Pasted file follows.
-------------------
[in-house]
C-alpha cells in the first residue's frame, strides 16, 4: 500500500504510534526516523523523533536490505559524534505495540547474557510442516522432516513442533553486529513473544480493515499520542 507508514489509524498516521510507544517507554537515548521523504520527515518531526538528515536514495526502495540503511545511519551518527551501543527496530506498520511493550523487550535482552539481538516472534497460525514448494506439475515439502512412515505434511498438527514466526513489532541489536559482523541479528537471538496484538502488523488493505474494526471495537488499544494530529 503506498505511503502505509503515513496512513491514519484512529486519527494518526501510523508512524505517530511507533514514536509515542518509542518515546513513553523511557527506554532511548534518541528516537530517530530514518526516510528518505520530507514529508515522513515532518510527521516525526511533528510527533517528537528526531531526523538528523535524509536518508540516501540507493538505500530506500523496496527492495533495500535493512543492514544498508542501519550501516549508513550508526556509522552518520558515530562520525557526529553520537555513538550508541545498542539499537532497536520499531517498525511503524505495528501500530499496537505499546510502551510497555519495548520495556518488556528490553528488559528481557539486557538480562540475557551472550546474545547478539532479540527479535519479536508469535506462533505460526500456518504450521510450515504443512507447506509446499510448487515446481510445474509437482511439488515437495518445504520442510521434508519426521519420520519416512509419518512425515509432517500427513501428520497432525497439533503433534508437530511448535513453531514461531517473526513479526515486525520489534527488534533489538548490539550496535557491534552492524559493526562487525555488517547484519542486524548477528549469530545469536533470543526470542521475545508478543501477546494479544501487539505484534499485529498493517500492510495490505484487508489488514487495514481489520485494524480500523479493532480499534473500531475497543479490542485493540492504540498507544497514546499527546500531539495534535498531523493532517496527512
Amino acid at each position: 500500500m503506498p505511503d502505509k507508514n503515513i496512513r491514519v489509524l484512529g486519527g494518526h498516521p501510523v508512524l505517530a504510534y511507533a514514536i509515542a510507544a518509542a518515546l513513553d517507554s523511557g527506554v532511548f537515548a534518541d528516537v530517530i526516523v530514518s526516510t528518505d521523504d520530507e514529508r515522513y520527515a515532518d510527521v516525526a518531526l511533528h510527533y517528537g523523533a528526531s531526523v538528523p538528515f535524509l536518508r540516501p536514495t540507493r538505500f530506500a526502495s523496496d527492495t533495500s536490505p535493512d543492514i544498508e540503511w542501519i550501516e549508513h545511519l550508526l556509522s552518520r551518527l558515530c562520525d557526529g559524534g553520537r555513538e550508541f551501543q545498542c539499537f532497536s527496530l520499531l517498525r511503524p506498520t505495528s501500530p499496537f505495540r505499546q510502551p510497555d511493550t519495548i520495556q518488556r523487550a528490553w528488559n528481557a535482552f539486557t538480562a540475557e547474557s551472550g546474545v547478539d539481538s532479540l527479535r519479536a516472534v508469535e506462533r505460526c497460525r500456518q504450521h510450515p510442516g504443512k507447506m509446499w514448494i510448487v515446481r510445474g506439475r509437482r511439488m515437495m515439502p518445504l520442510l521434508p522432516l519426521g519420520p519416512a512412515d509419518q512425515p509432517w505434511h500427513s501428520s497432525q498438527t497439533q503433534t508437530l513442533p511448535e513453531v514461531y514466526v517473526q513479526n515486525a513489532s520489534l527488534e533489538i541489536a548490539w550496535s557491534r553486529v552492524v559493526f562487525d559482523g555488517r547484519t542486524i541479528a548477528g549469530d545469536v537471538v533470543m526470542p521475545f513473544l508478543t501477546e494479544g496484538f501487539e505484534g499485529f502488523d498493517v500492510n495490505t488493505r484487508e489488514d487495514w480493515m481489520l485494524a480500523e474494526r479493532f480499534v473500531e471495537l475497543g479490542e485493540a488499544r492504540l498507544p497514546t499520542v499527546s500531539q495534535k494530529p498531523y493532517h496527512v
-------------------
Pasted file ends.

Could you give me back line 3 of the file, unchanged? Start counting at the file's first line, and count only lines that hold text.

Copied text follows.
Amino acid at each position: 500500500m503506498p505511503d502505509k507508514n503515513i496512513r491514519v489509524l484512529g486519527g494518526h498516521p501510523v508512524l505517530a504510534y511507533a514514536i509515542a510507544a518509542a518515546l513513553d517507554s523511557g527506554v532511548f537515548a534518541d528516537v530517530i526516523v530514518s526516510t528518505d521523504d520530507e514529508r515522513y520527515a515532518d510527521v516525526a518531526l511533528h510527533y517528537g523523533a528526531s531526523v538528523p538528515f535524509l536518508r540516501p536514495t540507493r538505500f530506500a526502495s523496496d527492495t533495500s536490505p535493512d543492514i544498508e540503511w542501519i550501516e549508513h545511519l550508526l556509522s552518520r551518527l558515530c562520525d557526529g559524534g553520537r555513538e550508541f551501543q545498542c539499537f532497536s527496530l520499531l517498525r511503524p506498520t505495528s501500530p499496537f505495540r505499546q510502551p510497555d511493550t519495548i520495556q518488556r523487550a528490553w528488559n528481557a535482552f539486557t538480562a540475557e547474557s551472550g546474545v547478539d539481538s532479540l527479535r519479536a516472534v508469535e506462533r505460526c497460525r500456518q504450521h510450515p510442516g504443512k507447506m509446499w514448494i510448487v515446481r510445474g506439475r509437482r511439488m515437495m515439502p518445504l520442510l521434508p522432516l519426521g519420520p519416512a512412515d509419518q512425515p509432517w505434511h500427513s501428520s497432525q498438527t497439533q503433534t508437530l513442533p511448535e513453531v514461531y514466526v517473526q513479526n515486525a513489532s520489534l527488534e533489538i541489536a548490539w550496535s557491534r553486529v552492524v559493526f562487525d559482523g555488517r547484519t542486524i541479528a548477528g549469530d545469536v537471538v533470543m526470542p521475545f513473544l508478543t501477546e494479544g496484538f501487539e505484534g499485529f502488523d498493517v500492510n495490505t488493505r484487508e489488514d487495514w480493515m481489520l485494524a480500523e474494526r479493532f480499534v473500531e471495537l475497543g479490542e485493540a488499544r492504540l498507544p497514546t499520542v499527546s500531539q495534535k494530529p498531523y493532517h496527512v